Aim Based on extensive range-wide sampling, we address the phylogeographical history of one of the most widespread and taxonomically complex sedges in Europe, Carex nigra s. lat. We compare the genetic structure of the recently colonized northern areas (front edge) and the long-standing southern areas (rear edge), and assess the potential genetic basis of suggested taxonomic divisions at the rank of species and below.
Location Amphi-Atlantic, central and northern Europe, circum-Mediterranean mountain ranges, central Siberia, Himalayas.
Methods A total of 469 individuals sampled from 83 populations, covering most of the species’ range, were analysed with amplified fragment length polymorphism (AFLP) and chloroplast DNA (cpDNA) markers. Bayesian clustering, principal coordinates analysis, and estimates of diversity and differentiation were used for the analysis of AFLP data. CpDNA data were analysed with statistical parsimony networks and maximum parsimony and Bayesian inference of phylogenetic trees.
Results Overall genetic diversity was high, but differentiation among populations was limited. Major glacial refugia were inferred in the Mediterranean Basin and in western Russia; in addition, there may have been minor refugia in the North Atlantic region. In the southern part of the range, we found high levels, but geographically quite poorly structured genetic diversity, whereas the levels of genetic diversity varied among different areas in the north. North American populations were genetically very similar to the European populations.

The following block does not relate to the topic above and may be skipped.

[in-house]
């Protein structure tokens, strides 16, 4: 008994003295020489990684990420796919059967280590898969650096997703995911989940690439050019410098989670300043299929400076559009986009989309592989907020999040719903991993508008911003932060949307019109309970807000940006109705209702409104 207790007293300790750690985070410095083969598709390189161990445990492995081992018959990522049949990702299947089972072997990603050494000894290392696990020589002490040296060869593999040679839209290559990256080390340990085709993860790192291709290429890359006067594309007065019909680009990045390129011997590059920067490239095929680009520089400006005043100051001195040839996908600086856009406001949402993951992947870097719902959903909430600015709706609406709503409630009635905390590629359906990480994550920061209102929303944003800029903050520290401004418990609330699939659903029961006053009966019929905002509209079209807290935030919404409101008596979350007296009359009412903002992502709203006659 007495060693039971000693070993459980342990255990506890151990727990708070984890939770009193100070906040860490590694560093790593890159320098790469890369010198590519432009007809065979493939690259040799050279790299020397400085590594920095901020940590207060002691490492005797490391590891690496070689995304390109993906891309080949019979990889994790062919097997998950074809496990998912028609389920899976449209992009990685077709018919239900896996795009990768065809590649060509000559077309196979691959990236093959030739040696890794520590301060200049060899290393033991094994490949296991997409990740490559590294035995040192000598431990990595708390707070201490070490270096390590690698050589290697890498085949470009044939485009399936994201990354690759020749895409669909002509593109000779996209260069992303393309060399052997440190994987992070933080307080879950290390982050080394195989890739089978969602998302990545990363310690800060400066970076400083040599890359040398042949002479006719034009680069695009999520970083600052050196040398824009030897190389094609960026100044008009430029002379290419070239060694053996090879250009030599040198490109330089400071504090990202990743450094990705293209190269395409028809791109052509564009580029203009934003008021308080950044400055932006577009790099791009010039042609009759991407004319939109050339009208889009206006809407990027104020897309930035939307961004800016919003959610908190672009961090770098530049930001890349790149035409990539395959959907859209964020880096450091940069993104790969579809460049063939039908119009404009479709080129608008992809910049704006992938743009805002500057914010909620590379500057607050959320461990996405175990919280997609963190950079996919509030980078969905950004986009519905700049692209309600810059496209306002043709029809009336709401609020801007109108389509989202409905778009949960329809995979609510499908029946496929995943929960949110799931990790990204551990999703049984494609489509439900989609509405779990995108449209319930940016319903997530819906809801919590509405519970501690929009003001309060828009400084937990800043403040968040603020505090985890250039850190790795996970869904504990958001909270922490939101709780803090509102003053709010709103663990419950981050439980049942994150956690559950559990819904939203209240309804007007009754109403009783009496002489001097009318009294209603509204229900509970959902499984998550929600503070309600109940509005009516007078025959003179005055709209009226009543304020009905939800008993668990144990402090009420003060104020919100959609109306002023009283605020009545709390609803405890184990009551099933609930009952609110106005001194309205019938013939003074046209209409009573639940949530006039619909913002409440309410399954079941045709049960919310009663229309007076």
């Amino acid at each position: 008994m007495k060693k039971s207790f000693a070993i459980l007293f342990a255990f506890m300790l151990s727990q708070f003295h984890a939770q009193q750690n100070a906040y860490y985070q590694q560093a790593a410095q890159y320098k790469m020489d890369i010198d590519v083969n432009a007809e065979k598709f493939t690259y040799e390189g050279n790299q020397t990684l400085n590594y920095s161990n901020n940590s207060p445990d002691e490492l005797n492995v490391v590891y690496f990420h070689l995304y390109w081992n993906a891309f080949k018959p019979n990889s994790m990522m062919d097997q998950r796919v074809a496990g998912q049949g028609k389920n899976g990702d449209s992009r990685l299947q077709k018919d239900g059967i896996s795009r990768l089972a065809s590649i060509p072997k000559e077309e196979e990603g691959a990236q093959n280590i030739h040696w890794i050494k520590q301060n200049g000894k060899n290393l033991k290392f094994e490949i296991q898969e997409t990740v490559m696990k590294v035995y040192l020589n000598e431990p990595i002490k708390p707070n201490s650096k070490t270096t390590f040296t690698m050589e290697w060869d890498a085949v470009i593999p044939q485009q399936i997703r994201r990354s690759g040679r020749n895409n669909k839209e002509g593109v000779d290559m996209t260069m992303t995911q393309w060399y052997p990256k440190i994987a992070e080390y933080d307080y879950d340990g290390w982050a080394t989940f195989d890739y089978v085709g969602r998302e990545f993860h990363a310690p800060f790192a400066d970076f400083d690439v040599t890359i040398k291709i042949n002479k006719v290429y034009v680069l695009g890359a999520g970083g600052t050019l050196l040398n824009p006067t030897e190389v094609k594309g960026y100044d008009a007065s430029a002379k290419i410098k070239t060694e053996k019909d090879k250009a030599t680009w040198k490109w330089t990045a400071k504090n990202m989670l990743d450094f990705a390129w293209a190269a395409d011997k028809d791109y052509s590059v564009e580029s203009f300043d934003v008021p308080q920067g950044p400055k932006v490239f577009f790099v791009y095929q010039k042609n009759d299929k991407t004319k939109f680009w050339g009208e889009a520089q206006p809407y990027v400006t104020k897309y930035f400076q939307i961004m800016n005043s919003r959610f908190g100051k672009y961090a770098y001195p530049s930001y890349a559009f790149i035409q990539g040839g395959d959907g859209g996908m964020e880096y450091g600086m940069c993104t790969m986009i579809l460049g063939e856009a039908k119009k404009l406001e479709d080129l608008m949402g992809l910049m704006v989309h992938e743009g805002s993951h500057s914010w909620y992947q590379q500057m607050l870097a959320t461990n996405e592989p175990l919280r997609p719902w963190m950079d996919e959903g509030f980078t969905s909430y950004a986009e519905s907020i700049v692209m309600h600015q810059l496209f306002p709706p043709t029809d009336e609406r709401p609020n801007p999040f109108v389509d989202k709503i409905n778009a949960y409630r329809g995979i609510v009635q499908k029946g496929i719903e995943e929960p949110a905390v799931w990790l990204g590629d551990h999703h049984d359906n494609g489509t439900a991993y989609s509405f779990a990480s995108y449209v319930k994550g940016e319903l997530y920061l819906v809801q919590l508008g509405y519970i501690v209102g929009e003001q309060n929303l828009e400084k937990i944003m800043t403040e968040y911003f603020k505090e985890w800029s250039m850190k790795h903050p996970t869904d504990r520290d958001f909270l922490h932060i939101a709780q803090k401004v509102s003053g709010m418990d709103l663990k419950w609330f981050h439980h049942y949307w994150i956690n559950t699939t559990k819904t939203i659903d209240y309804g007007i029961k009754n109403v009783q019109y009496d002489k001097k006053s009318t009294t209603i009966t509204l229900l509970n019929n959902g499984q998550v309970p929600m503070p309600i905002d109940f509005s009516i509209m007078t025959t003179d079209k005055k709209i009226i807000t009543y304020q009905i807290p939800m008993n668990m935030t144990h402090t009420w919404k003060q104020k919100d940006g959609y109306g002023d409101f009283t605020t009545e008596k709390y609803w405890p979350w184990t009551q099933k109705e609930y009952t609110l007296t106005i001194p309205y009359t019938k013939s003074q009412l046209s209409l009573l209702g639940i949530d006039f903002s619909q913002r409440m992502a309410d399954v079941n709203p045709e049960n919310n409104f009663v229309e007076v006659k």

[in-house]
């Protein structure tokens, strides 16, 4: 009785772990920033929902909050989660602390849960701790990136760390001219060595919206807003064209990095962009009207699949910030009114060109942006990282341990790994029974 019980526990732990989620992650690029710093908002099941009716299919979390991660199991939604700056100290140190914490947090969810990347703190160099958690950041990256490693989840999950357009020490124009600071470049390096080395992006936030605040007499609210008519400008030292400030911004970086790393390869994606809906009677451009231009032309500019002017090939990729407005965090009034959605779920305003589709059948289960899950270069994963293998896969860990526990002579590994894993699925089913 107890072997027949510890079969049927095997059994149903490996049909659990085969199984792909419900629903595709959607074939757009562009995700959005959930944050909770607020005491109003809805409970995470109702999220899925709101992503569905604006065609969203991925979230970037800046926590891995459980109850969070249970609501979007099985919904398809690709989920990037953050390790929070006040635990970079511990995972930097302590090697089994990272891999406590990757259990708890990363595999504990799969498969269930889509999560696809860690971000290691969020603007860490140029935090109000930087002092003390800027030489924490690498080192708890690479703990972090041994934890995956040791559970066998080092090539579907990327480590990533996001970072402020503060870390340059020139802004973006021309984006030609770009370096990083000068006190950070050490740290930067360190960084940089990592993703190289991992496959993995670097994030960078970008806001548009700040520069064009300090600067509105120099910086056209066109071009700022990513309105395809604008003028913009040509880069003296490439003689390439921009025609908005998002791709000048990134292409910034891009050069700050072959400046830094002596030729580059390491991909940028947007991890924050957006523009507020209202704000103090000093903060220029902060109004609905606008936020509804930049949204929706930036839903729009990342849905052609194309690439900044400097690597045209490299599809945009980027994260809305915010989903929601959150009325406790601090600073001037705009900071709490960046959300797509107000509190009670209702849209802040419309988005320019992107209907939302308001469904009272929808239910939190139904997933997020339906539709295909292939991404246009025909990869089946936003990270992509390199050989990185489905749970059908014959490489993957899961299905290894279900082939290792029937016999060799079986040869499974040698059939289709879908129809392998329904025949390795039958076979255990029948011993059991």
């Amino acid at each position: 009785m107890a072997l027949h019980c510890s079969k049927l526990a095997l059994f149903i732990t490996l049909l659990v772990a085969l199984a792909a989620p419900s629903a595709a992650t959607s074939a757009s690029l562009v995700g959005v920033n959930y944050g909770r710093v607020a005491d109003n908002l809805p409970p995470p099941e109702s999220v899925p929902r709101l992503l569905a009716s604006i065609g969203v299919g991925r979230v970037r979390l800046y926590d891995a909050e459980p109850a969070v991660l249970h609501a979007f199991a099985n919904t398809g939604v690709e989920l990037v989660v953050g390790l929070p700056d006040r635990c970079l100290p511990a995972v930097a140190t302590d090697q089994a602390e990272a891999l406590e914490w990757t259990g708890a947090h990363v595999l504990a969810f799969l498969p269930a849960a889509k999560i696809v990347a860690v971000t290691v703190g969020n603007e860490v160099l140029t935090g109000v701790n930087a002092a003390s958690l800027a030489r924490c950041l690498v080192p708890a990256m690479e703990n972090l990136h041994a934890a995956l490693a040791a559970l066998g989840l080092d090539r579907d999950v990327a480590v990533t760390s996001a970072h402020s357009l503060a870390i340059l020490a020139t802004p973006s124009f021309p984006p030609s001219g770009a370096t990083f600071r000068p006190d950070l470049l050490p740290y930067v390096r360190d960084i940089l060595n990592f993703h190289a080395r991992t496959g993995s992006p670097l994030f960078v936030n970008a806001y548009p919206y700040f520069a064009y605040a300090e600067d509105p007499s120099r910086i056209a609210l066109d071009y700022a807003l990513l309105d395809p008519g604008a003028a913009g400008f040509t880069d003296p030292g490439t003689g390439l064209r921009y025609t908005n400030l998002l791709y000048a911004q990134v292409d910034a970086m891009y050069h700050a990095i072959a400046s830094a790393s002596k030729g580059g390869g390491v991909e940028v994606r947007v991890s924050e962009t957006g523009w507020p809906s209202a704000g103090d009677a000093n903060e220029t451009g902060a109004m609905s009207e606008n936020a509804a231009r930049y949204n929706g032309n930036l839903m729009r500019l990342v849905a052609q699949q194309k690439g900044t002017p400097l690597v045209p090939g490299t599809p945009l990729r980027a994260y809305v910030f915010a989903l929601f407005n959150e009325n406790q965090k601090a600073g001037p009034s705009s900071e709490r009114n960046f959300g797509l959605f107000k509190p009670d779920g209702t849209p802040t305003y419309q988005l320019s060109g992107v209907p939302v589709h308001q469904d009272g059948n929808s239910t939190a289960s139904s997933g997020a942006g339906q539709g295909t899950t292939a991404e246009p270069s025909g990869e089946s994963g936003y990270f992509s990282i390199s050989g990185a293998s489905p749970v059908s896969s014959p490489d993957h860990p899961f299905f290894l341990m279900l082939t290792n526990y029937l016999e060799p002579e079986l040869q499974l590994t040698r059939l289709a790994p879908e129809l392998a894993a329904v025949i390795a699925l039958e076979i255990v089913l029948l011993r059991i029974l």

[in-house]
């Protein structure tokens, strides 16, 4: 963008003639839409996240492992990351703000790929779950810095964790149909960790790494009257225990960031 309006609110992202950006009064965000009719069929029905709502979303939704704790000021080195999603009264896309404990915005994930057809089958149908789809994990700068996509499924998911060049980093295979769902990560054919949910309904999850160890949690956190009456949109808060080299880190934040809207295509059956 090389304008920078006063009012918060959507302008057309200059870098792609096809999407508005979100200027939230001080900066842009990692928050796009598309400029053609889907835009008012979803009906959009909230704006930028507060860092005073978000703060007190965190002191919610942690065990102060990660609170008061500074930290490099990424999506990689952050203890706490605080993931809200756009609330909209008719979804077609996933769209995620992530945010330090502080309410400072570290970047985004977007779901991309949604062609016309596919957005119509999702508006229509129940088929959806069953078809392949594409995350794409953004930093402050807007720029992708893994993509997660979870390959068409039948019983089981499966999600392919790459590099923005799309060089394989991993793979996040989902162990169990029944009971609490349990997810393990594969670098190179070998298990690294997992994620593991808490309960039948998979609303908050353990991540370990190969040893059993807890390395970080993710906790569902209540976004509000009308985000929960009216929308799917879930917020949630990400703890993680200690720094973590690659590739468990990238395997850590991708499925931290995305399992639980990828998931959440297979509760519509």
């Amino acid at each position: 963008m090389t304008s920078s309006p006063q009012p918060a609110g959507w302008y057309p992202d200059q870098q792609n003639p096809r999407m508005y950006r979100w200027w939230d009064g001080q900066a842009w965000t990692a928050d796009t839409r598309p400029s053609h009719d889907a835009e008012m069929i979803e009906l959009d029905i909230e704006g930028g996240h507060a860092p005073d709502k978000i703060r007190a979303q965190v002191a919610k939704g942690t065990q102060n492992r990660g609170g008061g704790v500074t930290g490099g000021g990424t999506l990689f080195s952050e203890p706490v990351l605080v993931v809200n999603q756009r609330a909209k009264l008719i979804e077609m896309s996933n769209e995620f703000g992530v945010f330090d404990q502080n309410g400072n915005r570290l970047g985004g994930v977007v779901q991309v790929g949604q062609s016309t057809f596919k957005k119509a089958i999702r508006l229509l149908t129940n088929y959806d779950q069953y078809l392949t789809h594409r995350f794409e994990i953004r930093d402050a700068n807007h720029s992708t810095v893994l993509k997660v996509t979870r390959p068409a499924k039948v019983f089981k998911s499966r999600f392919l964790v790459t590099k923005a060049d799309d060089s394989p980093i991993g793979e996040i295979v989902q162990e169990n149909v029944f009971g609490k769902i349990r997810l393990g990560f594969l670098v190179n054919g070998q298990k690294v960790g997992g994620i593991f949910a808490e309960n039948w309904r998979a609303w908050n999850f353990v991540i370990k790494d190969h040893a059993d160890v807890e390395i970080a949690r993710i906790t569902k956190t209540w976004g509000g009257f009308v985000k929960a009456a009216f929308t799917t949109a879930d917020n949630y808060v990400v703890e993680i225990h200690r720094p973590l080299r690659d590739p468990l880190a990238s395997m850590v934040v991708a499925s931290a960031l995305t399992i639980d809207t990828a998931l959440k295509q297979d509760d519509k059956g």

Main conclusions The data are consistent with extensive gene flow, which has obscured the recent history of the taxon. The limited differentiation in the south probably results from the mixing of lineages expanding from several local refugia. Northward post-glacial colonization resulted in a leading-edge pattern of low diversity in the Netherlands, Belgium, Scotland and Iceland, whereas the observed high diversity levels in Fennoscandia suggest broad-fronted colonization from the south as well as from the east. The patterns found in the American populations are consistent with post-glacial colonization, possibly even with anthropogenic introduction from Europe. Our data also suggest that the tussock-forming populations of C. nigra, often referred to as a distinct species (Carex juncella), represent an ecotype that has originated repeatedly from different populations with creeping rhizomes.